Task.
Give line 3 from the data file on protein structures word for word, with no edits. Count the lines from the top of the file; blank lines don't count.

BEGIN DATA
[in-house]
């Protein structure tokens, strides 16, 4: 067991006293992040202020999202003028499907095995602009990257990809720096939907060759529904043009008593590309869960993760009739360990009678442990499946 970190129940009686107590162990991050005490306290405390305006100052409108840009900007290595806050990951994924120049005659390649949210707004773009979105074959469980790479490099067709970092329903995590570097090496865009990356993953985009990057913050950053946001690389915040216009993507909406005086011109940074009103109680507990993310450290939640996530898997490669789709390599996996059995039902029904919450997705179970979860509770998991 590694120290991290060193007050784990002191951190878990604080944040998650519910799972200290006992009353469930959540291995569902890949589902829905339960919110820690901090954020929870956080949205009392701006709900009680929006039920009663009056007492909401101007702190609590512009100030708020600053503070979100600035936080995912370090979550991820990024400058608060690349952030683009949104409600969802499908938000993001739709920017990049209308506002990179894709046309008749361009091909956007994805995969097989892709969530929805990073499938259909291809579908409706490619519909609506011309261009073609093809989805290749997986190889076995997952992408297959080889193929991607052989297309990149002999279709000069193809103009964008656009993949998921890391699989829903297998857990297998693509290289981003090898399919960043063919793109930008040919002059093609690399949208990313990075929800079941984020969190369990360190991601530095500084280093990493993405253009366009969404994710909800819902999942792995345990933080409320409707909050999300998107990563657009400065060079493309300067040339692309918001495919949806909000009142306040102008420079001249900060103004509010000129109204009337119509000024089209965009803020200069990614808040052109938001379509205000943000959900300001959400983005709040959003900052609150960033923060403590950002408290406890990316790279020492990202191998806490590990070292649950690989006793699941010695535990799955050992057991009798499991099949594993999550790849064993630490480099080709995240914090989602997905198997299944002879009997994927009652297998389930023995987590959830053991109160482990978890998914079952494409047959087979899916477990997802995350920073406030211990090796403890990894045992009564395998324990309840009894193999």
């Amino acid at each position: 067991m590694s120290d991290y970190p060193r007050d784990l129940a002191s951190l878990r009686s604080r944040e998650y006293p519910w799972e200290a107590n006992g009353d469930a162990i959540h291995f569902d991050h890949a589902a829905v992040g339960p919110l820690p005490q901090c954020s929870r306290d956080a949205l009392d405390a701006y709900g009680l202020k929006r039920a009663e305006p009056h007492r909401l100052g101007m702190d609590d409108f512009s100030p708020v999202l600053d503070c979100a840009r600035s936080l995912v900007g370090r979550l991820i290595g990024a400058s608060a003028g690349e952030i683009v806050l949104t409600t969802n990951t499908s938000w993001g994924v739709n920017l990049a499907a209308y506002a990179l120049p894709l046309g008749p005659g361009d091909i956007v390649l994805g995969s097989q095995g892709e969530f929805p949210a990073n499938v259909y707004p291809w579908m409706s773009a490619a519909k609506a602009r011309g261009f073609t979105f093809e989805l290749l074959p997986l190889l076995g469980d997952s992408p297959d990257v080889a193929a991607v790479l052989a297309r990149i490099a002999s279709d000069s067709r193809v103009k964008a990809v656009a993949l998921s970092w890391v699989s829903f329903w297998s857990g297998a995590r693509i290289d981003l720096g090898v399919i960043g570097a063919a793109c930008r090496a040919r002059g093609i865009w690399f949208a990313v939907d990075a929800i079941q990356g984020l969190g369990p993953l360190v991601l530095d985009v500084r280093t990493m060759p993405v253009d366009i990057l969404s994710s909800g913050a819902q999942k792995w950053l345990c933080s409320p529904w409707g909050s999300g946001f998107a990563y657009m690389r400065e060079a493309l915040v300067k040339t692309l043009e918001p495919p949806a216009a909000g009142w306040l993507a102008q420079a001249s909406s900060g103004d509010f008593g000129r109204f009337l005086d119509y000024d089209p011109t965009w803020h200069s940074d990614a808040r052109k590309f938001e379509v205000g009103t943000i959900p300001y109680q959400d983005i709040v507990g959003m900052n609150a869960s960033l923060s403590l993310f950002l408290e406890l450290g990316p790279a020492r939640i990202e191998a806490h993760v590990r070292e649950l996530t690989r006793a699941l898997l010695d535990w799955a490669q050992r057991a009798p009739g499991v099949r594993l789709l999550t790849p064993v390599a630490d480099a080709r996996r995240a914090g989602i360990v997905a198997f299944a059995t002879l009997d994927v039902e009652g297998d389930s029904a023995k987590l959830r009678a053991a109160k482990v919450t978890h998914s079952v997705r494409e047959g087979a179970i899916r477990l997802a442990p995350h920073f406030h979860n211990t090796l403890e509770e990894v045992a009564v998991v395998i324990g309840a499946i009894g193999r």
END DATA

């Amino acid at each position: 067991m590694s120290d991290y970190p060193r007050d784990l129940a002191s951190l878990r009686s604080r944040e998650y006293p519910w799972e200290a107590n006992g009353d469930a162990i959540h291995f569902d991050h890949a589902a829905v992040g339960p919110l820690p005490q901090c954020s929870r306290d956080a949205l009392d405390a701006y709900g009680l202020k929006r039920a009663e305006p009056h007492r909401l100052g101007m702190d609590d409108f512009s100030p708020v999202l600053d503070c979100a840009r600035s936080l995912v900007g370090r979550l991820i290595g990024a400058s608060a003028g690349e952030i683009v806050l949104t409600t969802n990951t499908s938000w993001g994924v739709n920017l990049a499907a209308y506002a990179l120049p894709l046309g008749p005659g361009d091909i956007v390649l994805g995969s097989q095995g892709e969530f929805p949210a990073n499938v259909y707004p291809w579908m409706s773009a490619a519909k609506a602009r011309g261009f073609t979105f093809e989805l290749l074959p997986l190889l076995g469980d997952s992408p297959d990257v080889a193929a991607v790479l052989a297309r990149i490099a002999s279709d000069s067709r193809v103009k964008a990809v656009a993949l998921s970092w890391v699989s829903f329903w297998s857990g297998a995590r693509i290289d981003l720096g090898v399919i960043g570097a063919a793109c930008r090496a040919r002059g093609i865009w690399f949208a990313v939907d990075a929800i079941q990356g984020l969190g369990p993953l360190v991601l530095d985009v500084r280093t990493m060759p993405v253009d366009i990057l969404s994710s909800g913050a819902q999942k792995w950053l345990c933080s409320p529904w409707g909050s999300g946001f998107a990563y657009m690389r400065e060079a493309l915040v300067k040339t692309l043009e918001p495919p949806a216009a909000g009142w306040l993507a102008q420079a001249s909406s900060g103004d509010f008593g000129r109204f009337l005086d119509y000024d089209p011109t965009w803020h200069s940074d990614a808040r052109k590309f938001e379509v205000g009103t943000i959900p300001y109680q959400d983005i709040v507990g959003m900052n609150a869960s960033l923060s403590l993310f950002l408290e406890l450290g990316p790279a020492r939640i990202e191998a806490h993760v590990r070292e649950l996530t690989r006793a699941l898997l010695d535990w799955a490669q050992r057991a009798p009739g499991v099949r594993l789709l999550t790849p064993v390599a630490d480099a080709r996996r995240a914090g989602i360990v997905a198997f299944a059995t002879l009997d994927v039902e009652g297998d389930s029904a023995k987590l959830r009678a053991a109160k482990v919450t978890h998914s079952v997705r494409e047959g087979a179970i899916r477990l997802a442990p995350h920073f406030h979860n211990t090796l403890e509770e990894v045992a009564v998991v395998i324990g309840a499946i009894g193999r």